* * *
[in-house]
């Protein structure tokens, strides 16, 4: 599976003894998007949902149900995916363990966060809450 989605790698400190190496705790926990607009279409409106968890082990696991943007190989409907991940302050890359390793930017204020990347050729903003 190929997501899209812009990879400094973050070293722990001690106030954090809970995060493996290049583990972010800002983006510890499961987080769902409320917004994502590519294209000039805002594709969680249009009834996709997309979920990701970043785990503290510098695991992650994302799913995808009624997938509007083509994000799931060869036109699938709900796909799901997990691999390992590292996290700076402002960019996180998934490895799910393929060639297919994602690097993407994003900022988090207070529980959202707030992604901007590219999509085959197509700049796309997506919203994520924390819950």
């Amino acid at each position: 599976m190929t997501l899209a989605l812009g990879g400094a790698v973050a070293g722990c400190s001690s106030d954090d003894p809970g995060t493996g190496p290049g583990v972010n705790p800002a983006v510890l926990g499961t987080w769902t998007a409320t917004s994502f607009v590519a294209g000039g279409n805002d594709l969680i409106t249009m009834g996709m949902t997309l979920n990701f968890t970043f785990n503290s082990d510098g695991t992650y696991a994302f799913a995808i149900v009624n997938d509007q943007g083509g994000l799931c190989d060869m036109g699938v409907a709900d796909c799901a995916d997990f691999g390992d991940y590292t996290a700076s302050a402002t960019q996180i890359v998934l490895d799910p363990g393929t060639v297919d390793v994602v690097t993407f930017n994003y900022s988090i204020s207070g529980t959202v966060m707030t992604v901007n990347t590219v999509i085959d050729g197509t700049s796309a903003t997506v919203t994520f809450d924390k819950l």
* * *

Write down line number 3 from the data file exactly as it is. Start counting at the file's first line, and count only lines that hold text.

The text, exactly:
């Amino acid at each position: 599976m190929t997501l899209a989605l812009g990879g400094a790698v973050a070293g722990c400190s001690s106030d954090d003894p809970g995060t493996g190496p290049g583990v972010n705790p800002a983006v510890l926990g499961t987080w769902t998007a409320t917004s994502f607009v590519a294209g000039g279409n805002d594709l969680i409106t249009m009834g996709m949902t997309l979920n990701f968890t970043f785990n503290s082990d510098g695991t992650y696991a994302f799913a995808i149900v009624n997938d509007q943007g083509g994000l799931c190989d060869m036109g699938v409907a709900d796909c799901a995916d997990f691999g390992d991940y590292t996290a700076s302050a402002t960019q996180i890359v998934l490895d799910p363990g393929t060639v297919d390793v994602v690097t993407f930017n994003y900022s988090i204020s207070g529980t959202v966060m707030t992604v901007n990347t590219v999509i085959d050729g197509t700049s796309a903003t997506v919203t994520f809450d924390k819950l």